From the above observations follows that it will be unlawful for Norway to take part in, or in any way assist or contribute to an attack against Iraq.
If an unlawful attack occurs, it will give Iraq and countries aligned with Iraq, just cause for self defense, which may consist in acts of war directed against any country that takes part in or contributes to the attack. Norway´s participation in aggressive war against Iraq may therefore also have adverse consequences for civilian life and property in Norway.
Under such circumstances, armed attacks against Norway may become justified acts of war on the part of Iraq or her allies.
The Norwegian Peace Alliance calls upon the Government to state clearly that Norway will refrain from any complicity in a military attack against Iraq which is not based on an order from the UN Security Council under Art. 42. The Government must use all opportunities to influence our allies to refrain from such an attack and to act in accordance with international law.
We in The Norwegian Peace Alliance will do our utmost to avoid that our country shall be drawn into an aggressive war in violation of international law. The Alliance will carefully scrutinize acts and statements from the Government. If the Government should in any way
act or express itself in a way that violates international law, the Norwegian Peace Alliance will initiate proceedings before the Norwegian courts against Norway, represented by the Prime Minister.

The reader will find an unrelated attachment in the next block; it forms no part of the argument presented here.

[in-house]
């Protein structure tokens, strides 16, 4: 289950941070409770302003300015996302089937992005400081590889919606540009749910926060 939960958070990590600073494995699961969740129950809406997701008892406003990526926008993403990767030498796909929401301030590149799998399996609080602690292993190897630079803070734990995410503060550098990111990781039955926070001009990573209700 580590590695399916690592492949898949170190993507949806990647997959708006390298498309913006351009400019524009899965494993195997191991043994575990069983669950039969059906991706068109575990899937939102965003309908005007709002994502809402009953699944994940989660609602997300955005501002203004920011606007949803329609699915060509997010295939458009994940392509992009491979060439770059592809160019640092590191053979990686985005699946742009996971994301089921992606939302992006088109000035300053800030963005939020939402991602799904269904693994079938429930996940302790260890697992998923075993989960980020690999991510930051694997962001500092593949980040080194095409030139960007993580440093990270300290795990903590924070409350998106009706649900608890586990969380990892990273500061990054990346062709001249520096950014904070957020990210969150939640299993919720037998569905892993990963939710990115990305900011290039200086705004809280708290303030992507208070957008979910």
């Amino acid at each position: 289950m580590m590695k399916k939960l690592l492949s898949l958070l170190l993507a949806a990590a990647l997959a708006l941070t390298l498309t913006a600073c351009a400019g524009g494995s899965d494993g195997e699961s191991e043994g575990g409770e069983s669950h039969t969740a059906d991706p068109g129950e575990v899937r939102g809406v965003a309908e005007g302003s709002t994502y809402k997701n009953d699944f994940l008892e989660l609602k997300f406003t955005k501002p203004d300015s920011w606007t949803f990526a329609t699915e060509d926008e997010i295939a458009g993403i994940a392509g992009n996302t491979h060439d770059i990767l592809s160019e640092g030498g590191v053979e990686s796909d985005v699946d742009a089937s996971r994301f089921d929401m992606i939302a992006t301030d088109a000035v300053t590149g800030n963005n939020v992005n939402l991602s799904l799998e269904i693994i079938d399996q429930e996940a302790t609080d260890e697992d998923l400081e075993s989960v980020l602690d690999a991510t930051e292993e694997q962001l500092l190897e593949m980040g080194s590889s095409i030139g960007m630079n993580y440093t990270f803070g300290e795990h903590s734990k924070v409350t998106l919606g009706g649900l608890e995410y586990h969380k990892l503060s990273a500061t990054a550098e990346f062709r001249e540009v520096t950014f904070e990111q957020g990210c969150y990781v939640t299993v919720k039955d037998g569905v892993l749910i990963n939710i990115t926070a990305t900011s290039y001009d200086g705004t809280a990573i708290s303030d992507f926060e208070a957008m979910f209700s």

In such a case the Norwegian Peace Alliance would seek a judicial order that Norwegian participation in a military attack against Iraq is unlawful. Awaiting the full and final decision of the courts, we will also seek an injunction barring the Government from taking steps that prepare or constitute acts of war or assistance to such.
In a state where law rules, the authorities are obliged to act within the law. The assumption is that Norwegian law conforms with international law. The obligation of Norwegian courts to enforce the law is just as valid for the Government as for citizens. The Norwegian Peace Alliance expects legal remedies to effectively protect against unlawful acts by Norwegian authorities that may jeopardize international peace and security.
(Translation from Norwegian by Fredrik S. Heffermehl.
President of the Norwegian Peace Alliance – email@example.com)